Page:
The Israeli polling industry has received a slap on the wrist from the Central Elections Committee, which said that from now on polls must publish data on parties that get over 1 percent of the vote, even though they will likely fall short of the 3.25% electoral threshhold, The Jerusalem Post reported.
Central Elections Committee chairman Justice Salim Joubran ruled Monday that the polling companies, which are required by law to report their results to the committee, will have to submit the more complete information within 96 hours of its publication.
The petitioners also criticized the pollsters for not sending in their findings in a timely manner, as the law requires.
The polling firms named in the petition claimed they are in compliance with the law, but that publishing the results for all parties will skew the accuracy of the polls by giving undue exposure to the smaller parties. In last week’s election there were 25 parties running.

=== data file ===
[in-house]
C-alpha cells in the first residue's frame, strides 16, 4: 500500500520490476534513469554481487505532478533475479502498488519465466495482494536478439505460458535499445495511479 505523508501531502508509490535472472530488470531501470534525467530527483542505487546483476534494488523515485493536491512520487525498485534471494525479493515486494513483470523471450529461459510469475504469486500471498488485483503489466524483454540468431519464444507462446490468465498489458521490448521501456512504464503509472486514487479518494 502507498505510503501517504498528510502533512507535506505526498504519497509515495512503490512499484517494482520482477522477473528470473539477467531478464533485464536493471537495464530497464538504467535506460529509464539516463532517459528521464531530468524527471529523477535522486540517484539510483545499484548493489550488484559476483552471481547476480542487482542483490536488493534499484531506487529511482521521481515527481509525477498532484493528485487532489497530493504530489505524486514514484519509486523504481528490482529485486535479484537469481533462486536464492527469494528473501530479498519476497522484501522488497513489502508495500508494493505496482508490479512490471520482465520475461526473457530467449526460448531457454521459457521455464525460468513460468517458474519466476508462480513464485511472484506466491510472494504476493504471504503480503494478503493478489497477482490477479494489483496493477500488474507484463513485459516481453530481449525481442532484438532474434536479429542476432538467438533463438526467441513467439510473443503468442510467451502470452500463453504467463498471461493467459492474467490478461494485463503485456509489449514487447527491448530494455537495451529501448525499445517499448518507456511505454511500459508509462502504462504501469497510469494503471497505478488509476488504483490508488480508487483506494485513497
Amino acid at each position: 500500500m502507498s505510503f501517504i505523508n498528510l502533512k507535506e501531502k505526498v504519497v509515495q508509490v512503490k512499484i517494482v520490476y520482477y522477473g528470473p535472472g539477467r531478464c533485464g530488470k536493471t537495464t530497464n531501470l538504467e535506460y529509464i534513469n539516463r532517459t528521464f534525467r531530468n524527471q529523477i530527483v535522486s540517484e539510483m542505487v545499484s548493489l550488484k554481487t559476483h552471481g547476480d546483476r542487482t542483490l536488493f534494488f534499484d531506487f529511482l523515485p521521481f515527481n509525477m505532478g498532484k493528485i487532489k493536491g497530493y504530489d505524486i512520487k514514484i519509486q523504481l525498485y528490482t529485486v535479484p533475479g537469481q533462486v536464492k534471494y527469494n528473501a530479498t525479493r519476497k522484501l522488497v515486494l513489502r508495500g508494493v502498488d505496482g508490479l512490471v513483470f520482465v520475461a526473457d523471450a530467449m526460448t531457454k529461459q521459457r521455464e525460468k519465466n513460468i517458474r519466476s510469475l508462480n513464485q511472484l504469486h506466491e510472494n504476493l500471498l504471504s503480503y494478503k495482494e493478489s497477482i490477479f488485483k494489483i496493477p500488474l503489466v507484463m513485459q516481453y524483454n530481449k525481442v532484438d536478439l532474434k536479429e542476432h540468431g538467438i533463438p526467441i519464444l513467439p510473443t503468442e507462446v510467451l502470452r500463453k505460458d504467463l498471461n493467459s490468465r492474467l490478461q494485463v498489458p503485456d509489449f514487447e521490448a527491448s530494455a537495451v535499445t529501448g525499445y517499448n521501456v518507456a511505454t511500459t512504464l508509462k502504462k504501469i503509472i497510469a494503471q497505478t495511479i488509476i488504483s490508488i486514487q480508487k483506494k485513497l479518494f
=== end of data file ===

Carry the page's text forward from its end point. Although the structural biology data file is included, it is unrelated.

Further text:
The polling companies pointed out that the law does not define what “results of the poll” means, giving them the latitude to determine what data qualifies as a “result” and what doesn’t.
Joubran wrote that “the situation today in which the petitioner and similar lists of candidates are not mentioned in the polls at all … does not allow the voter to vote in an informed way, as he does not know what the list’s chances of passing the electoral threshold are.”
“Not including parties that don’t pass the threshold may not be tricking the public, but it certainly goes against the purpose of the poll as a means to inform voters, as much as possible, in relation to lists of candidates running in the election,” he added.